Punch and Judy

Punch and Judy, famous English puppet play, very popular with children and given widely by strolling puppet players, especially during the Christmas season. It came to England in the 17th cent. by way of France from Italy and developed out of the commedia dell'arte character, Pulcinella. To this traditional figure of the Italian comedy were added aspects of the medieval English fool. Punch, a hunchback, with a hooked nose and chin and a pot belly, was the cruel and boastful husband of a nagging wife, Judy, whom he often beat and in many versions killed. The language of the play is coarse and often satirical. The text was first written down and printed by J. P. Collier in 1827.

See G. Baker's Playing With Punch (1944); P. Fraser, Punch and Judy (1970).

The Columbia Encyclopedia, 6th ed. Copyright© 2014, The Columbia University Press.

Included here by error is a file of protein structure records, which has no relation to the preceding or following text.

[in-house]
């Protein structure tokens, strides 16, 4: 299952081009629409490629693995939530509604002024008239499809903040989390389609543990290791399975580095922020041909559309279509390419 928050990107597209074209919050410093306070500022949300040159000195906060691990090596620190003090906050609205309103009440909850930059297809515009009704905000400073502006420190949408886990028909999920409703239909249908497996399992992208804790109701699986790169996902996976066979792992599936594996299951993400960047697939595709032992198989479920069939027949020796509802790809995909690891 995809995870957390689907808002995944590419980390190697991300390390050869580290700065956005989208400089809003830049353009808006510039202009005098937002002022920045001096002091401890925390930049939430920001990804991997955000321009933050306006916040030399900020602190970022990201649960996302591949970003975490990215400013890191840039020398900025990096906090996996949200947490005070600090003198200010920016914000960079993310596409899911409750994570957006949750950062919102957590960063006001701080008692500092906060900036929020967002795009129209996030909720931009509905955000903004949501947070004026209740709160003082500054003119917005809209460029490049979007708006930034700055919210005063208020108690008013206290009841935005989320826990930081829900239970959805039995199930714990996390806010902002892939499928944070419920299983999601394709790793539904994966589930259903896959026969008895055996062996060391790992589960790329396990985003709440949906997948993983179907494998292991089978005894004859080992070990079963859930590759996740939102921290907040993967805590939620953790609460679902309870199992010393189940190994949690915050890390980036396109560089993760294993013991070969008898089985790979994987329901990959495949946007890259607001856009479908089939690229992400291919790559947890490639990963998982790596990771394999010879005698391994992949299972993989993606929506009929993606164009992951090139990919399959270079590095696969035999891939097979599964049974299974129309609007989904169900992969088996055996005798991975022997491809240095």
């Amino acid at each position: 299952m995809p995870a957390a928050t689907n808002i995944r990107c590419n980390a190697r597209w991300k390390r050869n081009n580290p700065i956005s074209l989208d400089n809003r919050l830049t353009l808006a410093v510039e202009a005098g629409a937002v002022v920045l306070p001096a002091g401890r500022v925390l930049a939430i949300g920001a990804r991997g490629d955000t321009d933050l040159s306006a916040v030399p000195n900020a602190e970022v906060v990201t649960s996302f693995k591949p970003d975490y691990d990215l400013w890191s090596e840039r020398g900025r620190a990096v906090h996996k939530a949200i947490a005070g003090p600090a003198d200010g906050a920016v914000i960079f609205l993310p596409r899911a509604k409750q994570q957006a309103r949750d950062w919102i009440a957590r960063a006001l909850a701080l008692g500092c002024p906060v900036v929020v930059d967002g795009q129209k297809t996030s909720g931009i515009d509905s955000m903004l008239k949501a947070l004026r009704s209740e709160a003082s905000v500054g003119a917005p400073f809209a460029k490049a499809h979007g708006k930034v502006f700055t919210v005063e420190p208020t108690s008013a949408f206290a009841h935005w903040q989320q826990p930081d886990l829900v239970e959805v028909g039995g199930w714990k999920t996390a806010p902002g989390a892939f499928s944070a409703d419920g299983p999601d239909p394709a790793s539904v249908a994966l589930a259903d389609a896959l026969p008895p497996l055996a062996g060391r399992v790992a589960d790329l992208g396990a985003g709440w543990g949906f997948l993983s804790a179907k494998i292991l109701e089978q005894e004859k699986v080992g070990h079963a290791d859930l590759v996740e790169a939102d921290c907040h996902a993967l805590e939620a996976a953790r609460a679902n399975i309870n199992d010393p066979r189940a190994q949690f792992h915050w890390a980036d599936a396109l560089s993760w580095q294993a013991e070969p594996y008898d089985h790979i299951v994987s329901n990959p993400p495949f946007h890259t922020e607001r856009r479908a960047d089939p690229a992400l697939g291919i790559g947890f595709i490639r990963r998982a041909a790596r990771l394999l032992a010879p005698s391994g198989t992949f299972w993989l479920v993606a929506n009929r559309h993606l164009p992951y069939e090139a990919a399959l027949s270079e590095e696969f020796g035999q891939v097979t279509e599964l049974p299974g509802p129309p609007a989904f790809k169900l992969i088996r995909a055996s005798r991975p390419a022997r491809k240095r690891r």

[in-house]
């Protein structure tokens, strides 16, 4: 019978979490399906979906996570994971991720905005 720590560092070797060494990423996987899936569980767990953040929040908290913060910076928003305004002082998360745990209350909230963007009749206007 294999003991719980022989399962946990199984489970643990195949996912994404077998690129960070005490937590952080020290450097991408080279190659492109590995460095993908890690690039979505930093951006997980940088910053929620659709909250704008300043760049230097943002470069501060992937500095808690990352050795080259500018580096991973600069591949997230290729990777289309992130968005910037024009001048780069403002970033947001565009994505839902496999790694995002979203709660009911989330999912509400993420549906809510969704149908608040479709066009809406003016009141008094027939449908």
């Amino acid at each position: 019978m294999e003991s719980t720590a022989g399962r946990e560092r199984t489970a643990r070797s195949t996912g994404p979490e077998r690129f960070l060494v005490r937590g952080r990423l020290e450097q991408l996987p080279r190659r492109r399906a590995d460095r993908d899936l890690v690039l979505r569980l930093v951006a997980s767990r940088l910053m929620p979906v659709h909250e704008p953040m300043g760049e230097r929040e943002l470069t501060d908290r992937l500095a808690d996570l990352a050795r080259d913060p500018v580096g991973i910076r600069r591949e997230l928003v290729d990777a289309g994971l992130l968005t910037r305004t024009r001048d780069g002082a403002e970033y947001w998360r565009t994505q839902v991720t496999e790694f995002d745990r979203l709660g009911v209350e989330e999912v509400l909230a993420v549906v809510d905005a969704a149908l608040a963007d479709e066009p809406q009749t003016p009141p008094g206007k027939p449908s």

Selected full-text books and articles on this topic

Fools and Jesters in Literature, Art, and History: A Bio-Bibliographical Sourcebook
Vicki K. Janik; Emmanuel S. Nelson.
Greenwood Press, 1998
Librarian’s tip: "Punch and Judy" begins on p. 363
FREE! A Book about the Theater
Brander Matthews.
C. Scribner's Sons, 1916
Librarian’s tip: Chap. XVI "The Lamentable Tragedy of Punch and Judy"
Festive Revolutions: The Politics of Popular Theater and the San Francisco Mime Troupe
Claudia Orenstein.
University Press of Mississippi, 1998
Librarian’s tip: Chap. 3 "From Pulcinella to Punch the Red"
FREE! The History of "Punch"
M. H. Spielmann.
Cassell and Company, 1895
The Best Cartoons from Punch: Collected for Americans from England's Famous Humorous Weekly
Marvin Rosenberg; William Cole.
Simon and Schuster, 1952
Preposterous Violence: Fables of Aggression in Modern Culture
James B. Twitchell.
Oxford University Press, 1989
Librarian’s tip: Discussion of Punch and Judy begins on p. 75
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